The world's dirtiest air is in India, East Asia News & Top Stories

The world's dirtiest air is in India, East Asia News & Top Stories

While China's Beijing, which used to be considered as the most polluted city in the world, has shown remarkable improvement in air quality and ranked 122nd in the list.

Air pollution is estimated to contribute to 7 million premature deaths every year and is considered by the United Nations to be the single biggest environmental health risk.

Greenpeace also revealed city-based data and the first position is again occupied by India with its two cities followed by Pakistan. In addition, increasing incidents of massive forest fires also account for a major share in pushing global air pollution levels even higher. The graphic has been updated. Moreover, Delhi was tagged as the most polluted capital in the world with an average PM 2.5 concentration at 113.5 micrograms per cubic metre.

Gurgaon which is located in India's capital New Delhi, is the most polluted city in the world, according to data released by IQ Air Visual and Greenpeace.

The executive director of Greenpeace South East Asia, Yeb Sano, said: "Air pollution steals our livelihoods and our futures, but we can change that". PM 2.5 includes pollutants such as sulphate, nitrate and black carbon. It is widely regarded as the pollutant with the most health impact of all commonly measured air pollutants.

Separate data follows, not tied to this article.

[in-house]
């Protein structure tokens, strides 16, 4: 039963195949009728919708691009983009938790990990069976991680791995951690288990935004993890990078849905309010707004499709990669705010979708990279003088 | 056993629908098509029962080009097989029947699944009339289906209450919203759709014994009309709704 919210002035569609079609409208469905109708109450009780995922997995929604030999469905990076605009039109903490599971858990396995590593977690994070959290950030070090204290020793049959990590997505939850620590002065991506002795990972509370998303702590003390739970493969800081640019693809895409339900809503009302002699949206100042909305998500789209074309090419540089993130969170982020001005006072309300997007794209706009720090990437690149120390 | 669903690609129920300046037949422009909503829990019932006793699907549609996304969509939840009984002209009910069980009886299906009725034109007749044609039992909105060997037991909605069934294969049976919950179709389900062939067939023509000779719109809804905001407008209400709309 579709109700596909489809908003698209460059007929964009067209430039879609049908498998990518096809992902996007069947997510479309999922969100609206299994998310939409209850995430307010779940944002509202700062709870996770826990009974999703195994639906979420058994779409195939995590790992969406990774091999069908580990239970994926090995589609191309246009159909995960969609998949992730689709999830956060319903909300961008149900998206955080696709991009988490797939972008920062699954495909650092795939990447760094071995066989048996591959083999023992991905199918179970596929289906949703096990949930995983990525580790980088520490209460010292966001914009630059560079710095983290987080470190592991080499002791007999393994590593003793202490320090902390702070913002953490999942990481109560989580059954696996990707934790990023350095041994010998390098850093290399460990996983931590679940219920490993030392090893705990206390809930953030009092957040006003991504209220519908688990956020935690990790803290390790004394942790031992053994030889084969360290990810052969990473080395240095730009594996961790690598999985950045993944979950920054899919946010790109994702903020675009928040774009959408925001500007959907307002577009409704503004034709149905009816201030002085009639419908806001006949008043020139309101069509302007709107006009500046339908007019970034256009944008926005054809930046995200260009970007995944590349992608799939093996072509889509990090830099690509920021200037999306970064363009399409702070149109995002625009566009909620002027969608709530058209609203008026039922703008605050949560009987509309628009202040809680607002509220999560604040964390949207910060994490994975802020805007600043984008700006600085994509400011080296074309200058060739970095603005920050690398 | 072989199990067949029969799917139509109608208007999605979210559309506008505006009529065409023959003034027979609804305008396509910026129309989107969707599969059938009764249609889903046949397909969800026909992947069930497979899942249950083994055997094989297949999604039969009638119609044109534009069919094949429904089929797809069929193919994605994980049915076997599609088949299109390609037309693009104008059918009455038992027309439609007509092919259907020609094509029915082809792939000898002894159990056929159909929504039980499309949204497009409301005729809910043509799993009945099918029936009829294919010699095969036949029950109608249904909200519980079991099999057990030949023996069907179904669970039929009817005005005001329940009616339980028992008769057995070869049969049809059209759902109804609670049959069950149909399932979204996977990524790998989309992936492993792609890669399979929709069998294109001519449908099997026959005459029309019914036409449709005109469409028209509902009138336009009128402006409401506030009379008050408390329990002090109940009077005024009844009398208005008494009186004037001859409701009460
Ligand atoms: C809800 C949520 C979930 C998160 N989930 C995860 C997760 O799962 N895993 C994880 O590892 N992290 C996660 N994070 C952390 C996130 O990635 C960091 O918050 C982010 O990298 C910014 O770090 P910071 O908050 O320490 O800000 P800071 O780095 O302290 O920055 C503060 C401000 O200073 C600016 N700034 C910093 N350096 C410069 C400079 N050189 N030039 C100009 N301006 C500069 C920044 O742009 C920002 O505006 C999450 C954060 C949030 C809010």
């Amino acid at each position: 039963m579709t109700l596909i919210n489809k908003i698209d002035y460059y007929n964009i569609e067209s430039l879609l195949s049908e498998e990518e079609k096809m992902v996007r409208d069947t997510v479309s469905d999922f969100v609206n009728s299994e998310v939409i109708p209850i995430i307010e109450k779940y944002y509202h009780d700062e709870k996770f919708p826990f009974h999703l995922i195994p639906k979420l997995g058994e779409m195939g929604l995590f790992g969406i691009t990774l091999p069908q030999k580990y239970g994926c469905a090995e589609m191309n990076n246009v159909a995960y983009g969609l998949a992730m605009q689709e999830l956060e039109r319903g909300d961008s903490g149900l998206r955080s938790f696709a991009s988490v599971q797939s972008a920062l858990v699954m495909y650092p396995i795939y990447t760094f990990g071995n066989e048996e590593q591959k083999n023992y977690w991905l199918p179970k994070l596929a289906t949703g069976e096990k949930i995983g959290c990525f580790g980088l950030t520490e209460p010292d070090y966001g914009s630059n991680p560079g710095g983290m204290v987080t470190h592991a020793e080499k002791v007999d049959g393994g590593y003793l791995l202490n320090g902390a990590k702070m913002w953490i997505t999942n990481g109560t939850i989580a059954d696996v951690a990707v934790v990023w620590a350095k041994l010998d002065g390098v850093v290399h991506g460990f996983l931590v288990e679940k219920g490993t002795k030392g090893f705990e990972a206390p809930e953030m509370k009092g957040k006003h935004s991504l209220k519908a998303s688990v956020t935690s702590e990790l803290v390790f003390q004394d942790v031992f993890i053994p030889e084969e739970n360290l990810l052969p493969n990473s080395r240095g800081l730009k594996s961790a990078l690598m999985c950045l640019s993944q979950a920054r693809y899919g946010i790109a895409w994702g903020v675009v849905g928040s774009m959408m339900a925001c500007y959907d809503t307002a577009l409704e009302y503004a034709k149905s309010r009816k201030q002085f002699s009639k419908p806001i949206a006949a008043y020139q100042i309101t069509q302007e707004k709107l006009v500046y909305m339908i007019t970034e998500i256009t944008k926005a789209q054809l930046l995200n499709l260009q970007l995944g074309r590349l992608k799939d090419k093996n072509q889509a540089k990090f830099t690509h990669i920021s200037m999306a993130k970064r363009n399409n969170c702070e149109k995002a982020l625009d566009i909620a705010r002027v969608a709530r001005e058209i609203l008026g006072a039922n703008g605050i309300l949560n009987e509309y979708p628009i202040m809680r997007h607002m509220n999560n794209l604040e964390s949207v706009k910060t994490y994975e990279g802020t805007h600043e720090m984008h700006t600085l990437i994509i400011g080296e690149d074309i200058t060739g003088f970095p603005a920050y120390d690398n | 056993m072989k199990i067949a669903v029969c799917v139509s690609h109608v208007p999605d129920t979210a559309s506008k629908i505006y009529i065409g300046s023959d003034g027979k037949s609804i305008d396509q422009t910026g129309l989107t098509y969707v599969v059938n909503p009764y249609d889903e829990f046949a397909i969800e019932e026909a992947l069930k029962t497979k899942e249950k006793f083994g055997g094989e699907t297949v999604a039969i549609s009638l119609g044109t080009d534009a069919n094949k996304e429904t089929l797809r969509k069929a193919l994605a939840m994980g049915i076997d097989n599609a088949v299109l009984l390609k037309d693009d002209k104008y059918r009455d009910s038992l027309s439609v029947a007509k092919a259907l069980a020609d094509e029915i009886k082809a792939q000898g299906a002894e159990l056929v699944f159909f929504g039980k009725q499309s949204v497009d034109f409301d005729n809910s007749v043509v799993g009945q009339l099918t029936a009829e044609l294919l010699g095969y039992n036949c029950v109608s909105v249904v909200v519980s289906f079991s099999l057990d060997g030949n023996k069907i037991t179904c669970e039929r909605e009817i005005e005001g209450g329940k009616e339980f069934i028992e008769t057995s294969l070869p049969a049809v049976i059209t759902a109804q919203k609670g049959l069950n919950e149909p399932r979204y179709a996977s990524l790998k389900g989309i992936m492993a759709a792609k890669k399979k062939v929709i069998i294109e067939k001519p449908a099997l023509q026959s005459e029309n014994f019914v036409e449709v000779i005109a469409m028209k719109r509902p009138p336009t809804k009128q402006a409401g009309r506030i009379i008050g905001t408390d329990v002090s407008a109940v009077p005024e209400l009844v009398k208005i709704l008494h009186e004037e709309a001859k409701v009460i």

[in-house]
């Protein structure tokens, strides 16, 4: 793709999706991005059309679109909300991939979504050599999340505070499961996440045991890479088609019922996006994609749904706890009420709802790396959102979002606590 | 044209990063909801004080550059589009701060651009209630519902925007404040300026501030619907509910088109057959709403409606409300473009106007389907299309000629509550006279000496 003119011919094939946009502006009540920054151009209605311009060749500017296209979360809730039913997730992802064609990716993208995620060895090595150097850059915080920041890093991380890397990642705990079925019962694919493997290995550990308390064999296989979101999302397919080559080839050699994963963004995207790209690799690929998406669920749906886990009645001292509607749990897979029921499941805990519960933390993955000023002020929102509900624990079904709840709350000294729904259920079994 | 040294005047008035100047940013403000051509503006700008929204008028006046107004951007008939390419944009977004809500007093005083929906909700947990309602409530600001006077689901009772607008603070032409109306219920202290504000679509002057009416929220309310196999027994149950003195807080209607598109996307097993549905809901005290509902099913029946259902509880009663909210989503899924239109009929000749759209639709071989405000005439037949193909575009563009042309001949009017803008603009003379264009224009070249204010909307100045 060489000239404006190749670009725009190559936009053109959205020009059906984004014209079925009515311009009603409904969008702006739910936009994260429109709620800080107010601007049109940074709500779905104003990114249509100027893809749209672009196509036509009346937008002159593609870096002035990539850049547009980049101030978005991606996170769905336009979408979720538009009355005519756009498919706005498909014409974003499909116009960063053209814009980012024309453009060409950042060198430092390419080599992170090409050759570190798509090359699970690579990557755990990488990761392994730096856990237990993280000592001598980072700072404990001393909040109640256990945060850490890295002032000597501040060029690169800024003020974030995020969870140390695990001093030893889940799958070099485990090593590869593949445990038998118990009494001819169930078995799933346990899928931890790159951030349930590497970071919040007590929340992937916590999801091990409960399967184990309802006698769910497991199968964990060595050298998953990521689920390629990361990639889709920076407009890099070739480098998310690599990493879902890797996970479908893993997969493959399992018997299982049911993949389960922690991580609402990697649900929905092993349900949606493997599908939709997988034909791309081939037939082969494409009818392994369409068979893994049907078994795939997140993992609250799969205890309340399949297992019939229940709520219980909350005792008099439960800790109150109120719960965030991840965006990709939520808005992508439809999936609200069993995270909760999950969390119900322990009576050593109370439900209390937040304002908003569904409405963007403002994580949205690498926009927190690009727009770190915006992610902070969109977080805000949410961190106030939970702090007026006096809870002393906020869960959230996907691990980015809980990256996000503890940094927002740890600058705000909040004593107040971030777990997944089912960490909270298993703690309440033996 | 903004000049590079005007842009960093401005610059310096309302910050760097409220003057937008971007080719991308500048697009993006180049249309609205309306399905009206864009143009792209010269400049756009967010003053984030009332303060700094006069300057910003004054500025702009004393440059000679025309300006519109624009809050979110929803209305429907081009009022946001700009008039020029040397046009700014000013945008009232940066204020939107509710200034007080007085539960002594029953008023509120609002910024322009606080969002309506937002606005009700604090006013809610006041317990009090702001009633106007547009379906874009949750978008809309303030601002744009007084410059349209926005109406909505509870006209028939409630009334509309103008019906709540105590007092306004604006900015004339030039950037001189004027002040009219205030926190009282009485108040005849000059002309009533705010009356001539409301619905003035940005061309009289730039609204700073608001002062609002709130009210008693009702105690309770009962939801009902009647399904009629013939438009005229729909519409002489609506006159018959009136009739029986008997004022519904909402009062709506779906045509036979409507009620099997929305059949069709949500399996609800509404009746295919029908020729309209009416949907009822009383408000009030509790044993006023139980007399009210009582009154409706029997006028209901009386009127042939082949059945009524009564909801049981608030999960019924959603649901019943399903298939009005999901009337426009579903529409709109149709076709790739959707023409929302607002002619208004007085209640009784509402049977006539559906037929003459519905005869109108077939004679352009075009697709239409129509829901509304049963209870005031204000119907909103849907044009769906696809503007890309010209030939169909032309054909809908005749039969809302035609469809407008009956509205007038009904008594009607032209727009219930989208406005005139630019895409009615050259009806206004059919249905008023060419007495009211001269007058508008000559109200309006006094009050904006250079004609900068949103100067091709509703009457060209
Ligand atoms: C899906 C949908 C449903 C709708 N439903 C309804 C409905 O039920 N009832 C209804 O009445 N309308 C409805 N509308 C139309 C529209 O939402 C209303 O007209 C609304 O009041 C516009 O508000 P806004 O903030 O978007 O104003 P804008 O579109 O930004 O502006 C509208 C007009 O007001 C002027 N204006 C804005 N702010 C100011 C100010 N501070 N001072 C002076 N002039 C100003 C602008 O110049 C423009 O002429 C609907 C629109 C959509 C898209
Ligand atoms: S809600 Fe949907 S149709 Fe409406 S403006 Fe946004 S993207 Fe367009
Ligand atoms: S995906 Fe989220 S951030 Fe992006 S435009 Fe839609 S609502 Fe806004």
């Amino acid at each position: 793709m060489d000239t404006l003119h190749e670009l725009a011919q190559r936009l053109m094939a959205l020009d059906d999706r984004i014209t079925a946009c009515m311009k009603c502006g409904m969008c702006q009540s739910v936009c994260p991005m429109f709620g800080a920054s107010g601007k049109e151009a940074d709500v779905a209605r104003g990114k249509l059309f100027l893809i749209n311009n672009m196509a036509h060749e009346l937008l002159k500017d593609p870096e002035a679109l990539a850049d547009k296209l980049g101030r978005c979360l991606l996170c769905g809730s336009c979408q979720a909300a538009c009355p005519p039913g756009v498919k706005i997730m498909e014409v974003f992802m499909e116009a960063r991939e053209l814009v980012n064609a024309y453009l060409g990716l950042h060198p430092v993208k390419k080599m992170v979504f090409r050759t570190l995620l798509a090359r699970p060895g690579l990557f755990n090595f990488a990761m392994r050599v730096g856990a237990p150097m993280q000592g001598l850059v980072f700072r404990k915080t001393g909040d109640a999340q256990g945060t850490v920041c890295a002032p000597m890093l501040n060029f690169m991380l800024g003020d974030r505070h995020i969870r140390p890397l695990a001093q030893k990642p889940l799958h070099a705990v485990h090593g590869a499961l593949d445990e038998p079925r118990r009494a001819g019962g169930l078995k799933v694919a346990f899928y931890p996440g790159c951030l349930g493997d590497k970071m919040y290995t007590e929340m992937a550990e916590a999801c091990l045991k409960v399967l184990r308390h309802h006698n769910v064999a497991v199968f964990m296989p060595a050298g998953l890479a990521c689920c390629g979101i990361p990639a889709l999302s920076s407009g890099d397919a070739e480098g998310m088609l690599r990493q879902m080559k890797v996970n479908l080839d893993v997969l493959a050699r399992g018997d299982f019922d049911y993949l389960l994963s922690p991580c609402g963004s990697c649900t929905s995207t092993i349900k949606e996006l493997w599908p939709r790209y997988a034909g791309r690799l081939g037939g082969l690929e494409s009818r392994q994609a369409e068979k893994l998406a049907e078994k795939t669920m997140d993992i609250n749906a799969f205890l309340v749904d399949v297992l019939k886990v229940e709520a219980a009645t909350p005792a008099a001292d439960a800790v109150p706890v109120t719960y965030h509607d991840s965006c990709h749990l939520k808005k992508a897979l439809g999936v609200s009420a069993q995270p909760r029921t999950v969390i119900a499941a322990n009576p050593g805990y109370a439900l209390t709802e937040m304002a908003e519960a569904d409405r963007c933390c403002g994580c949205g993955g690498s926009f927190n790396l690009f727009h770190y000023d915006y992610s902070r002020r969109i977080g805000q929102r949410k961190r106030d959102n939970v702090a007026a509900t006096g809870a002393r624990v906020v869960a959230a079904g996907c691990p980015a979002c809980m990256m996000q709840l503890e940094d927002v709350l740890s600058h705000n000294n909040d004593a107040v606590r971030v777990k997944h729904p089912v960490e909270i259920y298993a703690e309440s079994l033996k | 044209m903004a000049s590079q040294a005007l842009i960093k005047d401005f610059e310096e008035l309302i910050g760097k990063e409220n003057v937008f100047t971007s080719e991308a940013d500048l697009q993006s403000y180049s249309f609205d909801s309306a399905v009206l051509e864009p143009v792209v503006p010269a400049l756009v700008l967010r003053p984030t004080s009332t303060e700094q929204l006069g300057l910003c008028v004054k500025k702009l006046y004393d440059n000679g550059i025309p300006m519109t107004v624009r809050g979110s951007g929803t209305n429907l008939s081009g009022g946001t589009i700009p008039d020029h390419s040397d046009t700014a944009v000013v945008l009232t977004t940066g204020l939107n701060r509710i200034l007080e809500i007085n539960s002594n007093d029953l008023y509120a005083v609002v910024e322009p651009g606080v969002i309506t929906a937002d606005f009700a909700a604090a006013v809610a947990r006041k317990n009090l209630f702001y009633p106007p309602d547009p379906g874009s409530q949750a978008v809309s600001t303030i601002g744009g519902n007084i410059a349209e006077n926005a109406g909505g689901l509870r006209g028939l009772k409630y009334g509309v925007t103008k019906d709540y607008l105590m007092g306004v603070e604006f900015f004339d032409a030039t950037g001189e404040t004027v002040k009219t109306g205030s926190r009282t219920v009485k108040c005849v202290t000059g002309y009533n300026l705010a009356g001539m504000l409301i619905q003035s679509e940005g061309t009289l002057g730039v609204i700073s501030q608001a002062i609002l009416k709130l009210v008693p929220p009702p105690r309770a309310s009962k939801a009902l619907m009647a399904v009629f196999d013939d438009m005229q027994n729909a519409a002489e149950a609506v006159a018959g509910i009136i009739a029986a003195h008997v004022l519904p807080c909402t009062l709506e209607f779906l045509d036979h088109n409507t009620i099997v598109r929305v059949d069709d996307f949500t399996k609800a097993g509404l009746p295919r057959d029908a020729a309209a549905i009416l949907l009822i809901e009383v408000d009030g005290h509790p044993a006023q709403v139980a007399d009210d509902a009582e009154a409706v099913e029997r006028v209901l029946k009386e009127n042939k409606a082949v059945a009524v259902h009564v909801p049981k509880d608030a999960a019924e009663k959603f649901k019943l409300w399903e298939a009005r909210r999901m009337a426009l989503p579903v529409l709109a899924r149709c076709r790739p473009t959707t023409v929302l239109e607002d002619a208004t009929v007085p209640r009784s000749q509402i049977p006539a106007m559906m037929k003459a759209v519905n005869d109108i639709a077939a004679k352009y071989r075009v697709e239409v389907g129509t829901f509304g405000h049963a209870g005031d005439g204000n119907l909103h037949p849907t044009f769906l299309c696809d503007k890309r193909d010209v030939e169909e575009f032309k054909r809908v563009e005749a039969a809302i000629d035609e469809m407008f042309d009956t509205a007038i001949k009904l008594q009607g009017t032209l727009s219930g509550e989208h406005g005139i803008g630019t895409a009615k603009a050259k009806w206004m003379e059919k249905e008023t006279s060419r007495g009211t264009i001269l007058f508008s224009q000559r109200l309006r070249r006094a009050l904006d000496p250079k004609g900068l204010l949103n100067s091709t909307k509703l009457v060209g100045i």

"A lot of households in South Asia rely on solid fuels, sometimes biomass, often coal, for their cooking and heating ... and there are often cities with large scale industries with poor emissions controls", he added.

Other Indian cities that made their debut in the top five are Ghaziabad, Faridabad and Bhiwandi. Accompanying the report is an extended display of all the cities on the most-polluted list and their relative air qualities across different regions and sub-regions in 2018.

But 64 percent of the cities surveyed exceeded this guideline.

"(The report) is a reminder to us indicating that our efforts and actions to reduce the invisible killer, i.e., air pollution are not enough, and we need to do much more than already planned and done", Pujarini Sen, Climate and Energy Campaigner at Greenpeace India said.

The alarming revelations of the report make the successful implementation of environment ministry's National Clean Air Programme (NCAP) all the more important.

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